The problem is effective intermediation. How do entrepreneurs apply for capital -- or to put to the idea more in private sector terms, how to they raise angel and venture capital and then make an initial public offering? How do investors know about particular enterprises they might want to invest in? And how do they evaluate the quality of the opportunity and then enter into suitable legal arrangements protecting security of the capital?
Any viable program of economic development for Kosovo must include mechanisms for harnessing technical expertise, including entrepreneurship training, assistance in establishing business plans, marketing and distribution systems, legal frameworks for investment and supply contracts, and design of provisions to secure investment through political risk insurance, collateral, letters of credit, and reorganization of failed enterprises. The necessary expertise is available from technical assistance organized through the international community, through the Kosova Chamber of Commerce, from private-sector investors and from the Diaspora.
Human capital is one of Kosovo's assets. But any sound strategy for economic development must ensure that certain types of human capital are available immediately: executives and managers for a market-economy, and people with technical skills to provide services such as information technology services demanded in global markets.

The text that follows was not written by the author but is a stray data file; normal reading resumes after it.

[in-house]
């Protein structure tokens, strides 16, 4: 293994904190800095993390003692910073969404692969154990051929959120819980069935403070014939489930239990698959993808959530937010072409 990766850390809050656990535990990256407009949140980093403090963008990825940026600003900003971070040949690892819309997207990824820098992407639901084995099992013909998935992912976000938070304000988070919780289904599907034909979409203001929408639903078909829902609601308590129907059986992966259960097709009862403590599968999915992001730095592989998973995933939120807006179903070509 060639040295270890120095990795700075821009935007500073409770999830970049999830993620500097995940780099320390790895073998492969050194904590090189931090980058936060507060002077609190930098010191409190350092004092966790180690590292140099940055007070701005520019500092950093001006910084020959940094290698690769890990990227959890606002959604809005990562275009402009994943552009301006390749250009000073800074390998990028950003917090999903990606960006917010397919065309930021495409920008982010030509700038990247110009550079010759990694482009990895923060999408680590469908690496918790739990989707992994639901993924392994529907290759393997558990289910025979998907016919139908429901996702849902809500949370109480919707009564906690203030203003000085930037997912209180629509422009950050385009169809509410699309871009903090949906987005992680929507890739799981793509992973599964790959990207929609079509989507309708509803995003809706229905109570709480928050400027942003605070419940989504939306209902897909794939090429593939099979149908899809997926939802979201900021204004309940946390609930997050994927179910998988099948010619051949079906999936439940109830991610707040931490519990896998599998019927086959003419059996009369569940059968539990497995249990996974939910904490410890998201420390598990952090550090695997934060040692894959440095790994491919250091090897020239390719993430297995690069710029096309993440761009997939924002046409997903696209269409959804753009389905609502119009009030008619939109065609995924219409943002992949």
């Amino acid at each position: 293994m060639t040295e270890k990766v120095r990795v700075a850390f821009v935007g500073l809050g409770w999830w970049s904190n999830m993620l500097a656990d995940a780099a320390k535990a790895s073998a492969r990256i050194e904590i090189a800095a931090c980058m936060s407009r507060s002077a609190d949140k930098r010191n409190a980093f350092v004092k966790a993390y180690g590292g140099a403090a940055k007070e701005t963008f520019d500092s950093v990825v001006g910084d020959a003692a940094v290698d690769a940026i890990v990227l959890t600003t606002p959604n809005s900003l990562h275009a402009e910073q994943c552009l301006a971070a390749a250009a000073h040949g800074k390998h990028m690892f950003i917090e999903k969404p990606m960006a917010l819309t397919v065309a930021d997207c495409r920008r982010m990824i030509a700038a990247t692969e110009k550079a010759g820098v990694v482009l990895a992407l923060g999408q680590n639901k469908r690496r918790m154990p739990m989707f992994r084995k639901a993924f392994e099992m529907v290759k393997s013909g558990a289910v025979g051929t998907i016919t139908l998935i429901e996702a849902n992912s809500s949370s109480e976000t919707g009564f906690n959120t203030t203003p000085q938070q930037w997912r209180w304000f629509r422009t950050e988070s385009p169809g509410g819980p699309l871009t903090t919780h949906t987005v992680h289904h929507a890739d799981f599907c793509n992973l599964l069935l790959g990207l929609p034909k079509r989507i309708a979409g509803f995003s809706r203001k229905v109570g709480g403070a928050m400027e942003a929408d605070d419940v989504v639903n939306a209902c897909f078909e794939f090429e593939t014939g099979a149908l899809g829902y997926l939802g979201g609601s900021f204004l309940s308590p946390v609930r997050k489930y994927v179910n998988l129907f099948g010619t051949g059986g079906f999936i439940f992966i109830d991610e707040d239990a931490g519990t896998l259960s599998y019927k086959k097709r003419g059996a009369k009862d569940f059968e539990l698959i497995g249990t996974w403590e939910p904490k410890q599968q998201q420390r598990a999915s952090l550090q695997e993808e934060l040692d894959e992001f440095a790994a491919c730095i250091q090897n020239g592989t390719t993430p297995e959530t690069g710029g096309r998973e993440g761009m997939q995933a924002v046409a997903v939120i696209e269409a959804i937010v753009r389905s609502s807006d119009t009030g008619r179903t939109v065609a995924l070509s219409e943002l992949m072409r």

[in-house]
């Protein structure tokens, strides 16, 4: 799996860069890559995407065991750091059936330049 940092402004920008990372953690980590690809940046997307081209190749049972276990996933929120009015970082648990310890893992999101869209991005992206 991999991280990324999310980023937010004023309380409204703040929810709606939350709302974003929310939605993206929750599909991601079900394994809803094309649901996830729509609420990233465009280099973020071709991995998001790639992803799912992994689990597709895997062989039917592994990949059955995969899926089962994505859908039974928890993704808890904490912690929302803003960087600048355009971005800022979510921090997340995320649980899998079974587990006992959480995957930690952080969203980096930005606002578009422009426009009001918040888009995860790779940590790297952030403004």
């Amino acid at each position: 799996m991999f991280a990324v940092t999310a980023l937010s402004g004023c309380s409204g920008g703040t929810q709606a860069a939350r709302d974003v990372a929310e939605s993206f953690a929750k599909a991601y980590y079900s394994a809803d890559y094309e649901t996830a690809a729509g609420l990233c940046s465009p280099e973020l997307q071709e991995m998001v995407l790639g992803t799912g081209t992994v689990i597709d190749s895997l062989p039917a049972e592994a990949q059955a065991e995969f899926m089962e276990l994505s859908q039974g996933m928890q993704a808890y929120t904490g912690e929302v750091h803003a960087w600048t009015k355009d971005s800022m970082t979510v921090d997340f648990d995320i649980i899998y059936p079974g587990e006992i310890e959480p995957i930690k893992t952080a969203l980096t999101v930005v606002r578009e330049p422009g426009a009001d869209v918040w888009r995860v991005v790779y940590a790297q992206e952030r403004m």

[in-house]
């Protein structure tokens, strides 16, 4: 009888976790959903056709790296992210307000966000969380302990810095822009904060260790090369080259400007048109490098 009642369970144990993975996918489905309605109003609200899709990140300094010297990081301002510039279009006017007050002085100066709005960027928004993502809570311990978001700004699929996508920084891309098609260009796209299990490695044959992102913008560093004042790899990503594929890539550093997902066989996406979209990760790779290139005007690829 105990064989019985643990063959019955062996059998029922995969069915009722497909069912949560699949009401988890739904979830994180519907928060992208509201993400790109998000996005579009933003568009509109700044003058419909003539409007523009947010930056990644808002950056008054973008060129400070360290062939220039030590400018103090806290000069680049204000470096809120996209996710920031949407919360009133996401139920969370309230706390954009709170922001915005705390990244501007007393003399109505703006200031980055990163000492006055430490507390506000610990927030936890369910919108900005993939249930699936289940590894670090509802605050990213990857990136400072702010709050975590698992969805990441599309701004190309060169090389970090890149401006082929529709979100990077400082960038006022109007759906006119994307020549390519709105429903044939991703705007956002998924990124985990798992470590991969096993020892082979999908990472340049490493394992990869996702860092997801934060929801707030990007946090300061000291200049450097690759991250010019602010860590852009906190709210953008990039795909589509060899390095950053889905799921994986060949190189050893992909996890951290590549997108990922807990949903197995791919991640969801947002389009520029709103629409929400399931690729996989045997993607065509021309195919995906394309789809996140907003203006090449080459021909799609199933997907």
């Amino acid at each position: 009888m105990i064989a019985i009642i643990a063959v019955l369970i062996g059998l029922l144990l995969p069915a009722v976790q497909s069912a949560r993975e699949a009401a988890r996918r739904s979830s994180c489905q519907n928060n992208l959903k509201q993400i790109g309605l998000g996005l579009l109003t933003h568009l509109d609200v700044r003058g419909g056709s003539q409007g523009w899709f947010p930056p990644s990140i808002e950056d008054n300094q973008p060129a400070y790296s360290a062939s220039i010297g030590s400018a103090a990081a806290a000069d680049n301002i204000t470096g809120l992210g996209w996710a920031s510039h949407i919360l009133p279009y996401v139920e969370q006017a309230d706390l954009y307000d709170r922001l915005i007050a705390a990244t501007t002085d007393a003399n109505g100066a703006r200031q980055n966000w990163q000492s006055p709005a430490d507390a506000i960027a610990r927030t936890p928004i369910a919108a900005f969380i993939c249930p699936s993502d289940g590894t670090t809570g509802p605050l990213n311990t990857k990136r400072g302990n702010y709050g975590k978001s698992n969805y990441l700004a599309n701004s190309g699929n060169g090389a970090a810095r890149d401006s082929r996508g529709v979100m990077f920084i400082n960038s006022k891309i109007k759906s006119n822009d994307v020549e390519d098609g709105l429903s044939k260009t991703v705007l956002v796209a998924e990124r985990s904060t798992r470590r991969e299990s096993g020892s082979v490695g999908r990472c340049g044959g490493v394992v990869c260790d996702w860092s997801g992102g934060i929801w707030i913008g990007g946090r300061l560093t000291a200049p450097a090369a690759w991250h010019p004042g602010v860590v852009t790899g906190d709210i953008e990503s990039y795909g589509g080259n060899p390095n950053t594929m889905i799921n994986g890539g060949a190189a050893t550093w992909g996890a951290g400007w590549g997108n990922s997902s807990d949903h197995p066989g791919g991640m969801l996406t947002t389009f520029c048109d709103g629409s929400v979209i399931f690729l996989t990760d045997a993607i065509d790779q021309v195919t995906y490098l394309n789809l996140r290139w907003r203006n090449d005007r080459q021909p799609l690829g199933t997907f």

Ultimately, assuring a supply of these types of human resources is the responsibility of local school and university systems. In the short term, a variety of exchange and mentoring programs are appropriate to "jump start" the provision of appropriate human capital. Exchange programs can bring American professors to Pristina, and send Kosovar professors to the United States. The Pristina economics faculty and American business schools can organize mentoring of Kosovar faculty by American faculty. American-style rather than European-style education in the business management field is appropriate. Short courses in Pristina in post graduate business education also are desirable. American faculty would give lectures in English in Kosova.